During last week’s hearing, lawmakers said they want more information and that Northern Water’s system is too critical to the northern Front Range to do anything without careful consideration.
“We are in a moment of time like none other,” said State Rep. Hugh McKean, a Republican who represents Loveland and other northern Front Range communities. He cited the warming climate and the effects of the massive East Troublesome fire in 2020, which engulfed lands around the three lakes and created additional water quality problems, which still impact the watershed today.
“Is this the moment to create a long-term plan, when right now our water situation is in flux? I’m resistant to say let’s stop everything and study this,” McKean said.
But Grand Lake Mayor Steve Kudron disagreed.
“This is exactly the right time,” Kudron said. “Tourism impacts my community more than almost any other community in the state. One million people visited [Fort Collins’] Horsetooth Reservoir last year. Are we getting to the time when recreation on the East Side of the [Continental Divide] is more important than the West Side?”
Northern Water’s Esther Vincent told lawmakers at the hearing that management efforts have improved clarity somewhat. In 1941, before the Colorado Big Thompson Project began operating, clarity was measured at 9.2 meters, Vincent said.
“The [state's] clarity goal is 3.8 meters,” she said. “We don’t hit it every year, but we’re doing a lot better. Over the past 17 years we’ve met the 3.8-meter goal 35% of the time and in the past five years we’ve hit the goal 60% of the time,” she said. “But East Troublesome complicates everything. We are still trying to wrap our heads around what this means for the system.”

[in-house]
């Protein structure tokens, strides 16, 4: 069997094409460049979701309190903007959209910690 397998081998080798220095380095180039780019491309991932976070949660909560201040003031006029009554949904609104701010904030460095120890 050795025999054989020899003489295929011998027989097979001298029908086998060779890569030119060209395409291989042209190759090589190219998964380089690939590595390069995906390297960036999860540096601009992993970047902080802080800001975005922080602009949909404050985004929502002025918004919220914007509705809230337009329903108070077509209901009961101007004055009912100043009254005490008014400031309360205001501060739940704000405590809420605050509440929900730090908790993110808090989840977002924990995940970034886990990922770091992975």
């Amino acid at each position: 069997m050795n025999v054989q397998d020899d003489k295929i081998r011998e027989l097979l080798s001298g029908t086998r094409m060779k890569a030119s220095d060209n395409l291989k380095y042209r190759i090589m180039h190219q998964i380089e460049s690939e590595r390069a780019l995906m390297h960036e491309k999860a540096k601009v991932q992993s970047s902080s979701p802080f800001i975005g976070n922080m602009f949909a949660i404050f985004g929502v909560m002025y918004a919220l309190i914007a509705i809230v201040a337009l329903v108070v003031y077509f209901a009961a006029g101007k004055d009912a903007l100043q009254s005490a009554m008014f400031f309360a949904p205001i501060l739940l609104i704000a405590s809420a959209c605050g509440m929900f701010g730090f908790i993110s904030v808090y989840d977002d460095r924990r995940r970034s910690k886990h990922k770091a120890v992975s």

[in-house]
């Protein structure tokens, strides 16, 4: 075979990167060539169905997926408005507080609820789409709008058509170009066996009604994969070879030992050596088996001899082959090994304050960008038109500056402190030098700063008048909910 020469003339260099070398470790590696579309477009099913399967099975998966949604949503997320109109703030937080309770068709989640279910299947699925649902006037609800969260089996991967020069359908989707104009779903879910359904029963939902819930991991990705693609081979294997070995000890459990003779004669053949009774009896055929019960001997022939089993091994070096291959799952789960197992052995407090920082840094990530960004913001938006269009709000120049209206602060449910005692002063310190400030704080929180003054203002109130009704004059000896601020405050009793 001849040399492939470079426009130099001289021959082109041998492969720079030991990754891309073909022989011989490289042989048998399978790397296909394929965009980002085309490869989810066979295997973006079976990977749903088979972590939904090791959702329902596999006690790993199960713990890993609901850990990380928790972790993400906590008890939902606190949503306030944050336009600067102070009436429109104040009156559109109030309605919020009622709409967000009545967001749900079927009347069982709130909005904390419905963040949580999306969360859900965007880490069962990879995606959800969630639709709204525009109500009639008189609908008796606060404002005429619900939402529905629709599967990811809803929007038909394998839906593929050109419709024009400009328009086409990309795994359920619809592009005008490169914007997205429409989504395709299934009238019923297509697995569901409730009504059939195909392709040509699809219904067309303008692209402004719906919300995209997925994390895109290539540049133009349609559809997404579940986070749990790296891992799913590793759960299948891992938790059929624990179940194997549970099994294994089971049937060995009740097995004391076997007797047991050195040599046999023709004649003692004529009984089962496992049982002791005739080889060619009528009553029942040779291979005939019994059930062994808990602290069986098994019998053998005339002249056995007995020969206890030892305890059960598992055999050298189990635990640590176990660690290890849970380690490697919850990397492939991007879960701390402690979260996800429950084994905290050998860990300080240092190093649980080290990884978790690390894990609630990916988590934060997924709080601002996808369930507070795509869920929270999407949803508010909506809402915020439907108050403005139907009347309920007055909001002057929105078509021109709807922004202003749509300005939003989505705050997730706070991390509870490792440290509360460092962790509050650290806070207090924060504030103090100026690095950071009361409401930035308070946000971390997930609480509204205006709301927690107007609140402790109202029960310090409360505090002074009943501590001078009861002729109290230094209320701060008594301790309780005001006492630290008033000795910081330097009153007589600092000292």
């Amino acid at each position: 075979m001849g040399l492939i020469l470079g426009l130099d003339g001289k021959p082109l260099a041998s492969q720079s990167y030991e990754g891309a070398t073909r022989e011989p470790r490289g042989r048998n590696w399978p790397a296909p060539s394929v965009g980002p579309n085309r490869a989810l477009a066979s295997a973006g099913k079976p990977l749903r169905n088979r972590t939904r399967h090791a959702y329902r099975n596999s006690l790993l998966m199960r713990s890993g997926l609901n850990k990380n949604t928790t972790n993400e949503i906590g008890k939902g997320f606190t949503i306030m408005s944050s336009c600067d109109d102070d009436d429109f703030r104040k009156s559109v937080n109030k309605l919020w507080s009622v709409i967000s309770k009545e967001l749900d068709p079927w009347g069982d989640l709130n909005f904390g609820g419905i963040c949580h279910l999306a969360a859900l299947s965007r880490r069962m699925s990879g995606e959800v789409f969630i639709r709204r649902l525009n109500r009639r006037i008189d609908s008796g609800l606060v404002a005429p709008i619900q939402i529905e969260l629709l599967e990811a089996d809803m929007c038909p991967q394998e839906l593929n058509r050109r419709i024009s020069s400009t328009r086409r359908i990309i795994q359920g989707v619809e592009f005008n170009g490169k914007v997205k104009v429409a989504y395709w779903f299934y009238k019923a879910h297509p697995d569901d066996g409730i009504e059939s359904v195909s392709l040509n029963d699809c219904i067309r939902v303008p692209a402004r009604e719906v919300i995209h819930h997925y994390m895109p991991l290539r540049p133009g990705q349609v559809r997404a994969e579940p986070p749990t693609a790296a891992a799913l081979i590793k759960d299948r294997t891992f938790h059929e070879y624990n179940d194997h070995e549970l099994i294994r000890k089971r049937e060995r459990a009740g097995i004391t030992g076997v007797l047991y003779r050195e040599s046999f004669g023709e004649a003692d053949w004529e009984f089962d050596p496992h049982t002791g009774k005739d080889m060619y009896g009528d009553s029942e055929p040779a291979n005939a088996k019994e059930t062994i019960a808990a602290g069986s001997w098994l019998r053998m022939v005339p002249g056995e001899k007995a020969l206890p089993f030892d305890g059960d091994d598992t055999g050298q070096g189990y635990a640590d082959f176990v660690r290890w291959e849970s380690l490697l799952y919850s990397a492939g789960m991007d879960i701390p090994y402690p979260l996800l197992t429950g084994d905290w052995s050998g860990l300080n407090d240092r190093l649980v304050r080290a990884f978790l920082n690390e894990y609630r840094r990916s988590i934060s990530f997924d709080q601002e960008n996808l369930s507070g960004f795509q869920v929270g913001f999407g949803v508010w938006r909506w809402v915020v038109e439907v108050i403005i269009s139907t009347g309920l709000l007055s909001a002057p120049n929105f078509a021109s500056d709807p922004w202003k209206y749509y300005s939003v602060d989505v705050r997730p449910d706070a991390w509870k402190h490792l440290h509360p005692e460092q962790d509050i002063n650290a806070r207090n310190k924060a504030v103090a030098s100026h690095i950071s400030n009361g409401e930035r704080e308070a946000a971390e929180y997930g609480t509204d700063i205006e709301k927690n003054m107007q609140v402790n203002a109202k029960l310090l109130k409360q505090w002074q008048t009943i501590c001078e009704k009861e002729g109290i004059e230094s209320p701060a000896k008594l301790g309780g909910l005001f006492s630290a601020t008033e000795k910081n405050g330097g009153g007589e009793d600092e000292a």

Still, she said Northern was committed to finding a path forward and indeed is legally obligated to do so under the terms of its operating contract with Reclamation.
What that path may look like isn’t clear yet. Lawmakers did not recommend any action in the form of bills to authorize a study after Thursday's hearing, according to interim committee staff.
But Grand Lake advocates say the state rightly should step in because it was the Colorado water users in Northern’s system that repaid the federal construction loans on the project.
“We have a lake unlike any lake in the country,” Kudron said. “The moment we start talking about closing the lake, it has a long rippling effect. There isn’t a Target [store] that will make up the tax dollars that would be lost. There are just 16,000 people in Grand County. If the natural resources that attract people to our county are interrupted, the county becomes interrupted. If we can’t rely on the water resource, we are in big trouble.”
Fresh Water News is an independent, nonpartisan news initiative of Water Education Colorado. WEco is funded by multiple donors. Our editorial policy and donor list can be viewed at wateredco.org.